But Cutler said he knows he won't win over everyone overnight.

"I'm not going to change everyone's mind (right away)," he said. "It's just not going to happen. There's going to be good articles, there's going to be bad articles, but hopefully over time I can win everybody over."

There's no question Cutler left Denver on bad terms, and he takes some of the blame, but he's anxious to get past the whole situation.

"There are some things that I'd do differently, and I think there are some things the Broncos would do differently," he said. "In the end, it was just a situation that I think both parties felt that it was best if we part ways. I think the Broncos are happy with the decision, they're happy with how it turned out, and I think the Bears are too."

He's definitely right about the Bears.


Not only did the Lions fail to acquire quarterback Jay Cutler, they watched him go to an NFC North rival, Chicago. Not only don't they have him, they will have to face him twice a year.

But the Lions were unwilling or unable to match the Bears' offer to the Broncos, let alone beat it. And they might draft a quarterback often compared to Cutler with the No. 1 overall pick: Georgia's Matthew Stafford.

When the Lions inquired about Cutler in February, they were, at least in theory, trying to get him for the No. 33 pick.

Like the Buccaneers, the Lions were trying to swing a three-way deal with the Patriots that would have sent quarterback Matt Cassel to Denver to reunite him with coach Josh McDaniels, who had been his offensive coordinator in New England. The Patriots traded Cassel to the Chiefs instead for the No. 34 pick.

In the aftermath, Cutler requested a trade, the Broncos eventually put him on the block publicly and, with several teams interested, the price rose dramatically. The Bears gave up two first-round picks (one in 2010), a third-round pick and quarterback Kyle Orton for Cutler. The Broncos also gave up a fifth-round pick in the trade.

The Lions had no quarterback like Orton to offer. The No. 1 pick probably wasn't attractive to the Broncos because of the huge rookie contract that comes with it. The Lions had the No. 20 pick to offer, but the Bears had No. 18, and the Lions likely weren't willing to part with two first-round picks.

The Lions are trying to rebuild their talent base after the NFL's first 0-16 season, and they've said repeatedly that they plan to do that through the draft. You don't build through the draft by giving up that much or more for one player, even if he's an established Pro Bowl quarterback.

That's even more risky than drafting a quarterback first overall. Stafford isn't a known quantity like Cutler is, but he's the same type of strong-armed passer.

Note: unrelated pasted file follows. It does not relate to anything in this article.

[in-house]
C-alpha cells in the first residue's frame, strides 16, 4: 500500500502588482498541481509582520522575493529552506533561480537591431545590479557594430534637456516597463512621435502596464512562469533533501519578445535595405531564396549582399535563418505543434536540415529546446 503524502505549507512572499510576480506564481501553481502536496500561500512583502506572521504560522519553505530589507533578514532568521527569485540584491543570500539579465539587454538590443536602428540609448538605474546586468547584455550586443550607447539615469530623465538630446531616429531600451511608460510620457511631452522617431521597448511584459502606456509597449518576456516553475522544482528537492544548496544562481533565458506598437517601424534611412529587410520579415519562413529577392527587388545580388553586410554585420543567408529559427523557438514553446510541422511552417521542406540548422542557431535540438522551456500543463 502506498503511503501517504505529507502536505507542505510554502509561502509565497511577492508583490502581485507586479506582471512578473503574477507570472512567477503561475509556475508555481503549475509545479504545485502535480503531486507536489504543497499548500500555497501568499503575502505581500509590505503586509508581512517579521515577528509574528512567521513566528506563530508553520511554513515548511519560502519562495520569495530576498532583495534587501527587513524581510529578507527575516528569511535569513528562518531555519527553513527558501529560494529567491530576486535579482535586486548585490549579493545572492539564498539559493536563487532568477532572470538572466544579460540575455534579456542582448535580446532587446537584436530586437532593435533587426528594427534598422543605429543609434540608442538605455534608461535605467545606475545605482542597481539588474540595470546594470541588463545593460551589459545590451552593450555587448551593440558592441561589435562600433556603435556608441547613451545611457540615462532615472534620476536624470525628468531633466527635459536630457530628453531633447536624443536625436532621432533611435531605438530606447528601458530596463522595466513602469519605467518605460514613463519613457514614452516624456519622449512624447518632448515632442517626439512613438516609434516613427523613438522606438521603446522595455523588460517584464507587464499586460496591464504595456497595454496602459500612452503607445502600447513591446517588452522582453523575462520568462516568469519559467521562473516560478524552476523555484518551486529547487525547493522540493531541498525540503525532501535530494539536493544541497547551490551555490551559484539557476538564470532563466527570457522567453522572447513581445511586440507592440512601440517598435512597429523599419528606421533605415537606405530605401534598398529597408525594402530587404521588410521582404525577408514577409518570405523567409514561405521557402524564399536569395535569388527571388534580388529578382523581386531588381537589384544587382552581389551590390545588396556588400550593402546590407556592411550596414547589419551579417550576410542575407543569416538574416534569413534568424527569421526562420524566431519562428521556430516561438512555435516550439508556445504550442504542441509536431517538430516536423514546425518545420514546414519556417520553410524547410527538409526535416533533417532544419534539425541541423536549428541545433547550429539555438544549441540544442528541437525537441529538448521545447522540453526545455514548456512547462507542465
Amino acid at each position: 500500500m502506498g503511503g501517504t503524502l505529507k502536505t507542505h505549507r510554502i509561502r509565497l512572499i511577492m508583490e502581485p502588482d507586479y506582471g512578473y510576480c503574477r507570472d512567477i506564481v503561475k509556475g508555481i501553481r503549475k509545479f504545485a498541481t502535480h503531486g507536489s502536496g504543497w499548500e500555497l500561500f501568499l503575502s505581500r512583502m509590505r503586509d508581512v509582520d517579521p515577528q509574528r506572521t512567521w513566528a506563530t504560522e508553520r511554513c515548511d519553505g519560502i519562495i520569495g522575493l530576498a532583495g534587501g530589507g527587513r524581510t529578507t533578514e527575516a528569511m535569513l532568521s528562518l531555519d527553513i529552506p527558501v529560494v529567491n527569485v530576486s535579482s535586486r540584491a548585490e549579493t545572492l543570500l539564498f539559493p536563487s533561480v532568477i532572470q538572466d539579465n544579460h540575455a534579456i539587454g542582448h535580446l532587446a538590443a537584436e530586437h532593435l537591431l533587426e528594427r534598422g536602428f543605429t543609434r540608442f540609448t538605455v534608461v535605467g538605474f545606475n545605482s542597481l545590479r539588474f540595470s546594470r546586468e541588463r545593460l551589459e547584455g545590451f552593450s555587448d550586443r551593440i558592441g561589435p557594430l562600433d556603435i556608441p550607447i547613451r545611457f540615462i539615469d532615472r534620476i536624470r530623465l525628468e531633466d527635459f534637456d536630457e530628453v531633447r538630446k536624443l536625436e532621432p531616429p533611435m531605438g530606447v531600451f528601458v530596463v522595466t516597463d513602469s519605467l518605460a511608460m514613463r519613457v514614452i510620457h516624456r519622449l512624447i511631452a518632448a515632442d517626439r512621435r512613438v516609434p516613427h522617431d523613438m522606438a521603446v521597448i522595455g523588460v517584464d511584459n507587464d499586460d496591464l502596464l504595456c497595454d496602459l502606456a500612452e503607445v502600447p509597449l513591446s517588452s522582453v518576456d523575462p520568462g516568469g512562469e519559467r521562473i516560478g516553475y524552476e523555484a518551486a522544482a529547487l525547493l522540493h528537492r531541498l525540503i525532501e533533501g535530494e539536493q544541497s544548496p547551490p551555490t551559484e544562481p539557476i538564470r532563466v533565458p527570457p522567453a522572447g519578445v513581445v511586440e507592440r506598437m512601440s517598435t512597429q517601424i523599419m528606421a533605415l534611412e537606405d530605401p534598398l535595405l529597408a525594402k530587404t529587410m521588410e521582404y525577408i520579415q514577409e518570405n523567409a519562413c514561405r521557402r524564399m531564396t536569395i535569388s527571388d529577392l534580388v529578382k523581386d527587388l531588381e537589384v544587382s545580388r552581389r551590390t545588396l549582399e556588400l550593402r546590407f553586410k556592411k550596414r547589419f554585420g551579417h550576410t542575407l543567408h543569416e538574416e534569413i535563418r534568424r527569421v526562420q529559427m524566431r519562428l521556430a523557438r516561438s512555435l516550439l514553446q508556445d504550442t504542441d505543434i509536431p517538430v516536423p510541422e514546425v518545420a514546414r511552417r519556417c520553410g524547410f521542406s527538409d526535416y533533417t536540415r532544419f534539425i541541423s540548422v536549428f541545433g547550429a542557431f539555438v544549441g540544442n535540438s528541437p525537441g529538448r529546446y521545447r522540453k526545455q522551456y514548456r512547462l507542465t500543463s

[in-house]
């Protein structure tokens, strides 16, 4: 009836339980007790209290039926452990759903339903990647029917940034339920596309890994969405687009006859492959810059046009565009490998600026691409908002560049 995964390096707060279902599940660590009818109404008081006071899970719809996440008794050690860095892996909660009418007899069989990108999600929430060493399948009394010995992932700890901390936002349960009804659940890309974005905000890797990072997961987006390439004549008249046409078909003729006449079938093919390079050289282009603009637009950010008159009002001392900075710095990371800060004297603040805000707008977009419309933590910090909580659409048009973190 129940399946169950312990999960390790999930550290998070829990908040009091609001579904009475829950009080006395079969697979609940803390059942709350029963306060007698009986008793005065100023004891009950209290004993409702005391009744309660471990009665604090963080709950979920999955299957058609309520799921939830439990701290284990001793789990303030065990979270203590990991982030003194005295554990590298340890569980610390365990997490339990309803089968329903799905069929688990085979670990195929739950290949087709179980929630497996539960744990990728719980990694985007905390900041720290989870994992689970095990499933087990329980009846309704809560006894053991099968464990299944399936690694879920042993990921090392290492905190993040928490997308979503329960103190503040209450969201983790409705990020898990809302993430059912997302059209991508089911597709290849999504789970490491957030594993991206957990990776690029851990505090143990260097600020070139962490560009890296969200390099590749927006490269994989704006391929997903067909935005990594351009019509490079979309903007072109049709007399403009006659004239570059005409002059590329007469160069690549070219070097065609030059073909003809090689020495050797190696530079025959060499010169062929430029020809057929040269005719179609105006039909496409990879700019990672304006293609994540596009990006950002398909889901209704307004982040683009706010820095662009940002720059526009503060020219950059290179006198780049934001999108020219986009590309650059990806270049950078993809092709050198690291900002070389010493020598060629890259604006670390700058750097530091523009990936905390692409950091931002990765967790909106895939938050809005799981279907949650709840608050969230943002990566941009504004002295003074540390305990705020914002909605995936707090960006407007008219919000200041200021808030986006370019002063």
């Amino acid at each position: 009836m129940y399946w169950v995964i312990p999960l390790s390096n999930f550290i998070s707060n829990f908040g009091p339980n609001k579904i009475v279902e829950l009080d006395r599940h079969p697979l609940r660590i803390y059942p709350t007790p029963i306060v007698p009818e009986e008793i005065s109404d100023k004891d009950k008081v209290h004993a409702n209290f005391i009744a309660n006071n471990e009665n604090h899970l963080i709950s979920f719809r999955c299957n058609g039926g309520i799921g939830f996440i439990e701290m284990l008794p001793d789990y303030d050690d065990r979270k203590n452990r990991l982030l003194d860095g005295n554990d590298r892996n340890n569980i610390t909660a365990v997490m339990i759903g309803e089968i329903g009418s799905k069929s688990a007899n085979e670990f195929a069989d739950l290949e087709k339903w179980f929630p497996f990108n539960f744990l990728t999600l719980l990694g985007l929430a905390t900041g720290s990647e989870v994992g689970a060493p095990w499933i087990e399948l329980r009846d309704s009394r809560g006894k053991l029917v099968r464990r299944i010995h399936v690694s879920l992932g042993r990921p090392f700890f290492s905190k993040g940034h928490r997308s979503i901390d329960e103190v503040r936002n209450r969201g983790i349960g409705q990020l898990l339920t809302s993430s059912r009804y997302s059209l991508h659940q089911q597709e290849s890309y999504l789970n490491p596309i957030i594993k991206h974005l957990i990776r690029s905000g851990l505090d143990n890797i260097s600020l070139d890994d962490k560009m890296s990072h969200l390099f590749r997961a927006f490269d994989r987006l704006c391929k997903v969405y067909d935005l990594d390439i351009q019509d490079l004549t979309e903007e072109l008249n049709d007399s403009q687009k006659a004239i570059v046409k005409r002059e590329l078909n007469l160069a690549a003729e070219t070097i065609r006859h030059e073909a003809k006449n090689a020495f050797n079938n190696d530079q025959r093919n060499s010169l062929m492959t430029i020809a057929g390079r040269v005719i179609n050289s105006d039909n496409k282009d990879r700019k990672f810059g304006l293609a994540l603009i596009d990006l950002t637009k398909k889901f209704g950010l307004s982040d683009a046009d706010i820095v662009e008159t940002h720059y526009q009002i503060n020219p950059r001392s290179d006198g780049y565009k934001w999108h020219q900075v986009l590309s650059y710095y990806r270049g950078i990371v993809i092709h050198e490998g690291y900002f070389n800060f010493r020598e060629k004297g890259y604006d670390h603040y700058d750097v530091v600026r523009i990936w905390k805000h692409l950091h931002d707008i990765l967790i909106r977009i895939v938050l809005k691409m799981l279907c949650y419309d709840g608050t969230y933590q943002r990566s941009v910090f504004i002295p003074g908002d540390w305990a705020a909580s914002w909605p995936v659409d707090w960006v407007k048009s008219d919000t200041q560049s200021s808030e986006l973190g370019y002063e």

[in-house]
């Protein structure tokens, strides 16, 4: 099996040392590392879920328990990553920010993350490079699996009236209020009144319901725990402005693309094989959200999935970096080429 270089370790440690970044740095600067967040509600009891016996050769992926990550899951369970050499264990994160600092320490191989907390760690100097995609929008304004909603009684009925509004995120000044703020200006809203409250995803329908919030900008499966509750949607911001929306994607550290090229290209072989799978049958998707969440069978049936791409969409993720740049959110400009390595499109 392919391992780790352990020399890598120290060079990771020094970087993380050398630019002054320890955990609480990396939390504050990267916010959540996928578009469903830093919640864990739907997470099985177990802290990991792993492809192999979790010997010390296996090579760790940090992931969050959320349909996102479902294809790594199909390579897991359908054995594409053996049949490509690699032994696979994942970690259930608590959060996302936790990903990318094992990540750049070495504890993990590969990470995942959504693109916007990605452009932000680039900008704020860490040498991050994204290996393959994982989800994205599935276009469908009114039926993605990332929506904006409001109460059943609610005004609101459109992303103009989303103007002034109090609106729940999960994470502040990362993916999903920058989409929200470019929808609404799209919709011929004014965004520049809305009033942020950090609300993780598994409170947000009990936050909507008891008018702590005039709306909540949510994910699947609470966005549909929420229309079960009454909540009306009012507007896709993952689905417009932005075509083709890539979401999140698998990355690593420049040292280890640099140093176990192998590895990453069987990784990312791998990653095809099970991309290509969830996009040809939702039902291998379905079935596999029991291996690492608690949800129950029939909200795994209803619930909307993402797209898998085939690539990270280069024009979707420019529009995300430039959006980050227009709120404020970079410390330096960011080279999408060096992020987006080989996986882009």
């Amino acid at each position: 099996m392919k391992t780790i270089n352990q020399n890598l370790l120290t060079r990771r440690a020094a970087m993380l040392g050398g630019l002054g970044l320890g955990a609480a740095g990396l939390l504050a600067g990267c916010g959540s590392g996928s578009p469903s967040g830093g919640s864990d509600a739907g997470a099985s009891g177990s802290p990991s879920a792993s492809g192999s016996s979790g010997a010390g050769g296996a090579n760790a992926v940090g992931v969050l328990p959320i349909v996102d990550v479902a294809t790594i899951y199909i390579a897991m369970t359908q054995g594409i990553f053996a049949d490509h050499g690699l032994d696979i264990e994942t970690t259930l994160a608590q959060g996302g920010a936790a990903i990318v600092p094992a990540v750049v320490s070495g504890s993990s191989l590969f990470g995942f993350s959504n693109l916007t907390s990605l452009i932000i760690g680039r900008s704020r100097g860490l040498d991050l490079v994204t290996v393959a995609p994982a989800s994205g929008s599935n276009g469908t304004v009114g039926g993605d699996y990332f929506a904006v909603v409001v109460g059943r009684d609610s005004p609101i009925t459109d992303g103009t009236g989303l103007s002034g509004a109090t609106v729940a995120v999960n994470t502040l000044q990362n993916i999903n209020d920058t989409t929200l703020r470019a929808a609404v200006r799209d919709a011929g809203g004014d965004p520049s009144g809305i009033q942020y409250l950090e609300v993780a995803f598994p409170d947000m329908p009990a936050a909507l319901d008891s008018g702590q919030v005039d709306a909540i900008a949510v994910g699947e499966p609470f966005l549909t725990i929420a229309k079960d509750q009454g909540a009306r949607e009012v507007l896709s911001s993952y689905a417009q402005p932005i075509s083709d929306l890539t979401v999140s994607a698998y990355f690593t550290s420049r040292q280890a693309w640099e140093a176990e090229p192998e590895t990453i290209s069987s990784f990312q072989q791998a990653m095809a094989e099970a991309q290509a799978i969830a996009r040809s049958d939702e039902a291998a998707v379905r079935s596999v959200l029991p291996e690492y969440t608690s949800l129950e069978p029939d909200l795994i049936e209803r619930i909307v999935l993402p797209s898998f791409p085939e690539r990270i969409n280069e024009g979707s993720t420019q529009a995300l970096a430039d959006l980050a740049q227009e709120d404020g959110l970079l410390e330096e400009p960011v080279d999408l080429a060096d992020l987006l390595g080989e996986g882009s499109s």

And if the Lions are going to acquire a quarterback, whether it's a veteran or a rookie, they must have the ability to surround him with enough talent to give him a chance.


Tory Humphrey earned a reprieve from the Packers, though at a lower pay rate.

Green Bay re-signed the oft-injured tight end April 6 to a one-year contract for the minimum salary of $460,000.

Humphrey returned to the team with which he has been the last four years after the Packers didn't offer him a one-year tender of $1.01 million as a restricted free agent.

He is coming off playing a full 16-game season for the first time in his career. He missed the entire 2007 season because of a broken leg suffered on the first day of training camp.

Humphrey, originally signed by the Indianapolis Colts as an undrafted
free agent out of Central Michigan in 2005, has been touted as an athletic tight end that can stretch the field and also is a reliable blocker, but he has yet to fulfill the promise.

He had only 11 catches for 162 yards and no touchdowns last season, splitting backup duties with rookie Jermichael Finley behind Donald Lee.

Although Lee has been the team's starter the last two seasons after replacing mainstay Bubba Franks, his drop in production in 2008 could signal a promotion this year for Finley, a highly productive player in college who didn't settle in as a pro until late last season.

The Packers typically have three tight ends on the 53-man roster. The third spot would come down to Humphrey, young prospect Evan Moore and possibly a drafted player this year.

The 6-foot-6 Moore stood out in training camp last year as an undrafted rookie from Stanford but suffered a season-ending knee injury in a preseason game.

Viking Update Top Stories